Solpadeine Is My Boyfriend

ONE OF the most talked-about plays at last year’s ABSOLUT Fringe Festival in Dublin was Stefanie Preissner’s Solpadeine Is My Boyfriend which got rave reviews, was nominated for two Fringe Awards, and marked its author as one Ireland’s brightest young theatrical talents.

Solpadeine Is My Boyfriend, which comes to the Town Hall Theatre on Monday January 21 at 8pm, is about Ireland’s generation of twenty-somethings who were promised financial stability and job security but now find themselves preparing to emigrate or signing on at the social welfare office.

They feel entitled not to experience depression, economic or personal, while over-the-counter medication allows them to numb both. The play has been described as a “brave, suprisingly moving production” (Irish Theatre Magazine ) and “a dark, delightful, intelligent comedy” ( ).

Solpadeine Is My Boyfriend is written and performed by Preissner and follows her well-received 2011 debut, Our Father. Born in Munich, Preissner grew up in Mallow, County Cork, she studied drama in UCC before going on to the Gaiety School of Acting in Dublin.

“When I finished my training at the Gaiety, I wasn’t getting much work and as the phone wasn’t ringing I decided I would start writing,” she tells me over an afternoon phone call. “I’ve just been really lucky the way my work has been received which has allowed me to continue working in that way.”

Preissner expands on Solpadeine’s main protagonist and its themes.

“This girl moves to Dublin from Cork and feels a little guilty about leaving Cork because her friends are still there and she misses their group nights out and their time together,” she says. “She meets this guy who has a degree in engineering and throughout the play he’s getting increasingly frustrated about the fact he can’t get work.

“Everytime he logs onto Facebook after coming back from the dole office he sees pictures of his friends in idyllic settings in Australia having fun. He’s wondering ‘Why should I stay here when there are places that want me and want engineers?’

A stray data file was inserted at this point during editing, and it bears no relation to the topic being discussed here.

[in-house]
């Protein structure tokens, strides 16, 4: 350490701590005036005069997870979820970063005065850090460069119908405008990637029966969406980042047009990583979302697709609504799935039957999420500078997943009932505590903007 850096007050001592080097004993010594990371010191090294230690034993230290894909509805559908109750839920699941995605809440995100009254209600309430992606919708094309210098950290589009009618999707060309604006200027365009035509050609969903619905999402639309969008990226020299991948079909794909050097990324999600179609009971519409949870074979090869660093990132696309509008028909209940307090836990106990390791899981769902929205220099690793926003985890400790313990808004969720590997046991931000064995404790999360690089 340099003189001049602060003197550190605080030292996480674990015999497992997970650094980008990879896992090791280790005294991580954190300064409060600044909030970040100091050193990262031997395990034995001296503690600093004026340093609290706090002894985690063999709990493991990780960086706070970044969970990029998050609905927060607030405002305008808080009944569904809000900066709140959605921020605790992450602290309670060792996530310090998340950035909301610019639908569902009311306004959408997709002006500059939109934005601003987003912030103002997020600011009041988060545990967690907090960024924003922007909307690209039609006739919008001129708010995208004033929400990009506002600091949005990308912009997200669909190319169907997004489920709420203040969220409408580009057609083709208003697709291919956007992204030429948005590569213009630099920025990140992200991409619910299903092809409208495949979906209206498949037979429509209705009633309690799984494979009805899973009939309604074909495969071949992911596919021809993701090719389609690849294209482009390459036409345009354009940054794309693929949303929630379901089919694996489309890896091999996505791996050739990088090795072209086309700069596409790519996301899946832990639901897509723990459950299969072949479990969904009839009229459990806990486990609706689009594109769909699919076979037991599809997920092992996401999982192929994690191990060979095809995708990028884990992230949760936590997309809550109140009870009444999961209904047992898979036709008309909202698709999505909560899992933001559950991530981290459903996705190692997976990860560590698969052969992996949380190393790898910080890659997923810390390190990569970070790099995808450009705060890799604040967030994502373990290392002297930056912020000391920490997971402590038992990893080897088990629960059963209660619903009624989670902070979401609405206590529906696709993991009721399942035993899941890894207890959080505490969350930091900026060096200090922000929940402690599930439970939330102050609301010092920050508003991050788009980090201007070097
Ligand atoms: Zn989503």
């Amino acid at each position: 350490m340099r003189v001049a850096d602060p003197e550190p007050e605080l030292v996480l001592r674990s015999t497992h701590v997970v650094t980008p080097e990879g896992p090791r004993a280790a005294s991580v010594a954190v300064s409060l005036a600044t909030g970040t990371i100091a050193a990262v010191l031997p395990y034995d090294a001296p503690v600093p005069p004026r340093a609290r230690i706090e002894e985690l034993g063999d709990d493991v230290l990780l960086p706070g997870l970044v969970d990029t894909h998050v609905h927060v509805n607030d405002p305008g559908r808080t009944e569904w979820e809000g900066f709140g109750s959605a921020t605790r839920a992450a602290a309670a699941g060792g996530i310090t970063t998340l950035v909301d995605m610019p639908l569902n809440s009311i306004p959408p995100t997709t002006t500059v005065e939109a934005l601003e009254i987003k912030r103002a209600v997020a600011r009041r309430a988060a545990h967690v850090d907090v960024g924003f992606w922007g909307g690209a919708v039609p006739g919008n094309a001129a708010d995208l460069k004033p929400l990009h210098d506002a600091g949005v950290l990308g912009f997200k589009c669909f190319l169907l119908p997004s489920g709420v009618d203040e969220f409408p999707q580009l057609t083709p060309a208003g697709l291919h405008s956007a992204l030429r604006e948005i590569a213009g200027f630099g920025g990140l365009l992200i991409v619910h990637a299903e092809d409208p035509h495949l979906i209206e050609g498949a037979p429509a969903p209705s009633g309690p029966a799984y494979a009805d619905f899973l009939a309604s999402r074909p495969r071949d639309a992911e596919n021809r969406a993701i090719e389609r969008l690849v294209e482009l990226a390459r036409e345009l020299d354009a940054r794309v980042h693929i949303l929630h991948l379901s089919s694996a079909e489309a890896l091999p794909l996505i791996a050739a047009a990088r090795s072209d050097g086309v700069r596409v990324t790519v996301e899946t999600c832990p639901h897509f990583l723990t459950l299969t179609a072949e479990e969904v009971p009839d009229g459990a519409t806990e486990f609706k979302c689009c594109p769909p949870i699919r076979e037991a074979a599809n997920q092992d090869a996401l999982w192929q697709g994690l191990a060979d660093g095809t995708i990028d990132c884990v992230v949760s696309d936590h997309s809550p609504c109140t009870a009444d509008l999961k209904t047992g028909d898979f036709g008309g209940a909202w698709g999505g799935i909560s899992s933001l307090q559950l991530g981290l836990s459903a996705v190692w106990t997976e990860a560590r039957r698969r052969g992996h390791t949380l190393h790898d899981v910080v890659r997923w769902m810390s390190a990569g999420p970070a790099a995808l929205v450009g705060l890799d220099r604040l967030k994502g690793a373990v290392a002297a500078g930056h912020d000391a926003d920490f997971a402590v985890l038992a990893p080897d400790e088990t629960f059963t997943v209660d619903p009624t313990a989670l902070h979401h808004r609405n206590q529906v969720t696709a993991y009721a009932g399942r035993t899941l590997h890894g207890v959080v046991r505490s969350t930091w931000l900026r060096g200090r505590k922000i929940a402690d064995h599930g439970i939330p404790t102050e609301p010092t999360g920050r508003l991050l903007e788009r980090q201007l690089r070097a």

“He leaves and the girl is left talking about this sense of entitlement her generation has to not be in a country that is suffering from depression after they’ve been told they could do whatever degree they want and get whatever job they want.

“There are two sides of the coin. I think the country is kind of divided on this. Some people say ‘Just get out, you have things to do and a life to live, don’t stay here,’ and others say ‘If everyone leaves then it’s worse for those who have to stay, because a few people can’t support an entire State.’

“The play explores both of those sides but the girl is on the side of the people who stay, they’re the ‘fight people’ and not ‘the flight people’.”

Does Preissner belong to the ‘flight’ or ‘fight’ camp?

“Having written the play I think now I have to stay here, I’ve made my bed and have to lie in it!” she laughs. “I have family commitments anyhow which would make it difficult to leave. I live in Dublin and Dublin believes in me as an artist and I’ve had a lot of support. I don’t think I’d be strong enough to leave and go to a country where I didn’t know anyone and try and make my way there; I’ve already done that moving from Mallow to Dublin.”

A striking feature of Solpadeine Is My Boyfriend is that it’s written in verse.

“My other play is in verse as well, it’s kind of what I do,” Preissner explains. “This one is about 70 per cent in verse and the remainder, in a kind off-the-cuff way, looks at the science behind dissolving and why things dissolve, taking solpadeine as an example but obviously speaking about countries and economic values as well. It also looks at the fight or flight response and the science behind all these things.”

Having chosen to stay, Preissner’s nascent writing career already looks to be burgeoning.

“I’m working on two plays at the moment and working on some songs for Rebecca Storm,” she reveals. “I’m writing one play with an older actress in mind so I won’t be performing that. These are all steps I am taking away from the comfort zone of writing for myself. I enjoy writing much more at the moment than acting, I have a lot to say at the moment. When you’re in your twenties you have all these brave opinions so I’m going to try and write all them down before writer’s block kicks in and then maybe I’ll go back to the acting!”

Tickets are available from the Town Hall on 091 - 569777 and


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